In the field of human medicine, giving blood transfusions
to patients is a routine procedure. Hospitals have large
stores of donated blood at the ready, to use whenever it
may be required. In veterinary medicine, we do not have
quite as many willing volunteers, so it is not so easy to
keep stores of blood.
Generally, if a blood transfusion is required, a suitable
donor is found and the blood is taken then and there. My
Labrador, Joskin, and my Siamese cat, Ernie, have both been
regular blood donors for the practice.
Because of the practical difficulties in taking blood from
animals, we tend to only use transfusions in exceptional
circumstances. This week, however, those "exceptional
circumstances" arose twice in two days!
Firstly, a transfusion was required for a severely anaemic
dog. Thus, as usual, I fetched Jos from my house, and we
took blood from him.
In dogs, this is done with no sedation, from the jugular
vein in the neck. The donor dog has blood tests performed
first to ensure they are fit and well, and can safely donate.
If it is the recipient dog's first transfusion, cross-matching
the blood to ensure the two dogs are the same blood group
is not essential. This is because - unlike humans - dogs
do not have antibodies which attack the blood cells of a
different blood type. If the same dog requires a second
transfusion, however, they MUST be blood typed, because
the first transfusion can cause these antibodies to form,
so if incompatible blood is given a second time, a fatal
transfusion reaction can occur.
In cats, these antibodies DO exist in some cats, so it
is potentially dangerous to transfuse a cat without matching
the donor and recipient blood groups first. Thus, when we
look for a suitable donor cat, we also check their blood
group. Donor cats must also be checked for feline leukaemia
virus (FeLV) and feline immunodeficiency virus (FIV). Not
suprisingly, cat donors DO require sedation, and they are
also put on a drip to replace the blood volume removed.
Secondly, 2 days later, a dog required a transfusion to
provide her with essential "clotting factors"
that she did not have, to prevent her haemorrhaging during
an operation to remove a tumour from her spleen. Obviously,
I needed to find an alternative donor, as Jos had done his
duty already that week!
This situation had never arisen before, so I racked my
brains, and eventually decided to ring the Turner family,
from Burbage, to ask if they would mind volunteering one
of their three chocolate Labradors.
When searching for a blood donor, there are certain criteria
we look at. The most important are size, general health
and temperament. An ideal donor should be around 30Kg or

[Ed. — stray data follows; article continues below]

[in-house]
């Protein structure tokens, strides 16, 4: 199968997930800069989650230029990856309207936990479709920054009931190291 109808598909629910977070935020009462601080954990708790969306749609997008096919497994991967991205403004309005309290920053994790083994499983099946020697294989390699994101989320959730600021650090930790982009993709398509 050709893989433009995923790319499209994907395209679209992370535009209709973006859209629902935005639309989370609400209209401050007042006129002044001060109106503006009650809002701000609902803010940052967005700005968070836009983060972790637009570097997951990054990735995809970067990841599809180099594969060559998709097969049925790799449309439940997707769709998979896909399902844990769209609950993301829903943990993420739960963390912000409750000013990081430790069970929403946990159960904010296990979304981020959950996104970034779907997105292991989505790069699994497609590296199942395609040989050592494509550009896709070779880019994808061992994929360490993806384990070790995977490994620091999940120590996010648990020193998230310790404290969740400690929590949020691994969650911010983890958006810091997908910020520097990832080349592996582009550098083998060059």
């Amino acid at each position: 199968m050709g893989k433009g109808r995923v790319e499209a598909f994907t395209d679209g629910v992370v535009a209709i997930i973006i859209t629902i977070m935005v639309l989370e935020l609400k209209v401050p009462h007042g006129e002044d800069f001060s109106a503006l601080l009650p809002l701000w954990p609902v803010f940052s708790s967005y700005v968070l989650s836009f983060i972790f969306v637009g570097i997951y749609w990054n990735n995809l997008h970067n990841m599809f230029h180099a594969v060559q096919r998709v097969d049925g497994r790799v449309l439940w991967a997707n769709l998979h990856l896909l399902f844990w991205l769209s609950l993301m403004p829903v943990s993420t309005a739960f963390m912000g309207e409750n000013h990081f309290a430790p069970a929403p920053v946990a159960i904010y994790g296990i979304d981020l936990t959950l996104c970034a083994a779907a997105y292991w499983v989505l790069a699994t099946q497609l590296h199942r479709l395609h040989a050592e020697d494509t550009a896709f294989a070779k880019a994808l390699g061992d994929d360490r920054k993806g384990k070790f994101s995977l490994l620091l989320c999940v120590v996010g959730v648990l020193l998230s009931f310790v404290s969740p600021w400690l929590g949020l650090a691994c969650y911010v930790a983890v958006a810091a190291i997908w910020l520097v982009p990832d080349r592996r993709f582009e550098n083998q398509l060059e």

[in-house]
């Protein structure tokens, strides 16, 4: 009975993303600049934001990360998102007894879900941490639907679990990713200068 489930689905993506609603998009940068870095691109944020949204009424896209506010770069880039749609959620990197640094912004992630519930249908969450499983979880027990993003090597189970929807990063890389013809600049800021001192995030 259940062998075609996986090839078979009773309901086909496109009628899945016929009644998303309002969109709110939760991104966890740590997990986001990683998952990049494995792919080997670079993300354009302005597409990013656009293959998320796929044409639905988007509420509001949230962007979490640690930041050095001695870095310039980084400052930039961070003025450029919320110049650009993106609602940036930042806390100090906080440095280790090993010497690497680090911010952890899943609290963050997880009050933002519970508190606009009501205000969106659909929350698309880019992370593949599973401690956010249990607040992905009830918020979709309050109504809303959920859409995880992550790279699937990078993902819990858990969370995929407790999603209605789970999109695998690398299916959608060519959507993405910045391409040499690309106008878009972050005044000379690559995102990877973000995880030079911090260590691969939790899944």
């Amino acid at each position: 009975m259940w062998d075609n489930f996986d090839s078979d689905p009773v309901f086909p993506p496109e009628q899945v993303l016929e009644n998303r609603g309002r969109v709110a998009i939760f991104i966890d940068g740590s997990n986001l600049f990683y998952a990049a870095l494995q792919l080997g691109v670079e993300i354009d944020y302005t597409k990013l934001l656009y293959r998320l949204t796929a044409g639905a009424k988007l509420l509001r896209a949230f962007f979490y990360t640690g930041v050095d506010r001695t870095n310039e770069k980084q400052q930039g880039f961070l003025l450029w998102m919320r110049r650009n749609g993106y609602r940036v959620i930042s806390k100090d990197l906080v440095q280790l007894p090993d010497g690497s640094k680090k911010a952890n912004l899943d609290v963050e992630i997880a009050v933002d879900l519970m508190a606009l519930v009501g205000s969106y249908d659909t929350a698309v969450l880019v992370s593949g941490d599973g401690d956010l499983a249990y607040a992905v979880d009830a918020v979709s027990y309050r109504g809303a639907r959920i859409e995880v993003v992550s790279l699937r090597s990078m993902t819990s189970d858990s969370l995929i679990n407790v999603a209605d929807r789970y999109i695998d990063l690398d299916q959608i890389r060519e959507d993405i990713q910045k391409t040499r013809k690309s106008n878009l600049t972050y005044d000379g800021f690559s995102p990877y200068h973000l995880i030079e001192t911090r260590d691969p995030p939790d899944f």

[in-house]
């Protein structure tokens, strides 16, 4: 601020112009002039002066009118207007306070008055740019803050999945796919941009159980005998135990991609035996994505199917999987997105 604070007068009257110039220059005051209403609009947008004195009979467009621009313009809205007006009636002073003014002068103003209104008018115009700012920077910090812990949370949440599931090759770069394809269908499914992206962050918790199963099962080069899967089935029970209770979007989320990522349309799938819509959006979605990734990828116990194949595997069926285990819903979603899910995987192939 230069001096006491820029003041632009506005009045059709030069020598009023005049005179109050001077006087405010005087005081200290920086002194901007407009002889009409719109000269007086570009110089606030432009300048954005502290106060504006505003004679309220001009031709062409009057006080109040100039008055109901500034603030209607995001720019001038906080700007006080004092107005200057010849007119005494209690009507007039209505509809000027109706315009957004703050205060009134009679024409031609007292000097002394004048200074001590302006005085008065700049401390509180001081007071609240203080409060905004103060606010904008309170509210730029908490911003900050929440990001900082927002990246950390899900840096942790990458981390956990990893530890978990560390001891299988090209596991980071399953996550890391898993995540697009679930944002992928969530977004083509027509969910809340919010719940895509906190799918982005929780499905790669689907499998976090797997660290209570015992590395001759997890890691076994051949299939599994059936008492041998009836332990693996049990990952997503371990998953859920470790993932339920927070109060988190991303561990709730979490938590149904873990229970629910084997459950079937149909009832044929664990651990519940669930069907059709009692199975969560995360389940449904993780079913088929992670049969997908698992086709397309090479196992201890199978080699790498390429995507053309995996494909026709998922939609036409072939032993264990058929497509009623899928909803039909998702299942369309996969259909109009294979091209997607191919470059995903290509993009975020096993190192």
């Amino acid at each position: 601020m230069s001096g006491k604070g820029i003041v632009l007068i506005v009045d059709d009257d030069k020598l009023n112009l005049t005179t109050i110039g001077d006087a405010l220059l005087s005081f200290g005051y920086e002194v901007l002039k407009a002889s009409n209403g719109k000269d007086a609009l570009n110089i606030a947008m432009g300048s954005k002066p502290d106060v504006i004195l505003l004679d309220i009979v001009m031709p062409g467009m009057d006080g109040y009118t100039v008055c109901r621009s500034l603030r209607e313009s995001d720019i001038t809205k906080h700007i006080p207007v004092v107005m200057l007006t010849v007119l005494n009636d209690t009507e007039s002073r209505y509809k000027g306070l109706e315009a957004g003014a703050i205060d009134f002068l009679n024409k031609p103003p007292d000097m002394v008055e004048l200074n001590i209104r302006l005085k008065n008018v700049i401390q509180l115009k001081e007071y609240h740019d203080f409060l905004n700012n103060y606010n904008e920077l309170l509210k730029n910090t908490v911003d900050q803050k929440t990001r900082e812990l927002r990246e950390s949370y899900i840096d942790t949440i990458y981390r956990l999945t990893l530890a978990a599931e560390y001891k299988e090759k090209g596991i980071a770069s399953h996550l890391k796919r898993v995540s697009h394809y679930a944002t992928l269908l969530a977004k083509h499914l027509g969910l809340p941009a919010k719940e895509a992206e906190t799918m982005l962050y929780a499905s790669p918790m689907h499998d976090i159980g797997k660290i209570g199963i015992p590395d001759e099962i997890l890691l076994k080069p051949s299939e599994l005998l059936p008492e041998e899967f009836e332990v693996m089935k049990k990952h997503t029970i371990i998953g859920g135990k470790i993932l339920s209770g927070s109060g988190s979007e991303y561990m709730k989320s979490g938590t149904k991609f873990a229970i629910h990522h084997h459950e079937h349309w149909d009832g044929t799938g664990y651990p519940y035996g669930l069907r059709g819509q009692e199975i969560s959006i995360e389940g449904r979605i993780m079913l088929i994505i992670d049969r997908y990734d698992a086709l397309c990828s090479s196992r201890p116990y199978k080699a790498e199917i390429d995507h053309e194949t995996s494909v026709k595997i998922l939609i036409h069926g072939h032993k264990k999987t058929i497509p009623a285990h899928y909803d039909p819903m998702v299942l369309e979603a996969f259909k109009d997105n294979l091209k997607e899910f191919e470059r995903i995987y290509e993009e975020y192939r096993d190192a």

heavier, but this must be lean weight (ie: they must not
be obese). They should
be fit and well, ideally 8 years or less, and not receiving
any medication. They must not have travelled outside the
UK (ie: on a Pet Passport).
A good temperament is essential, as the donor has to sit
very still for about 5-10 minutes, whilst we insert a rather
large needle into their neck! Fortunately, "Cassie"
the chocolate Labrador fulfilled these criteria perfectly.
My own dog, Joskin, is the most placcid animal you could
wish to meet, and actually wags his tail as we take blood
from him. I thought it would be hard to find another dog
as amenable as he is, but Cassie proved me wrong and was
Thus, our "blood shortage" problem was solved.
However, Joskin is now 9 years old,and has whispered in
my ear that he really should have retired by now! Hence
we are appealing to dog owners in the Hinckley area to register
their dogs as potential donors. We would be grateful if
anyone who has a dog that meets the above criteria could
contact the Fairfield surgery (01455 637642), so that we
can keep your details on file. If used, your dog will get
the benefit of receiving a full health check and screening
blood tests before hand.
We would also like to hear from owners of potential cat
donors. The criteria for cats is that they should be large
cats (over 5Kg lean body weight), fit and well and under
8 years old. Temperament is slightly less important as sedation
As a regular blood donor myself, I always feel proud to
have "done my bit". Although our animal donors
probably don't feel the same, the praise and treats they
get afterwards more than make up for it!
Young BVSC CertSAM MRCVS
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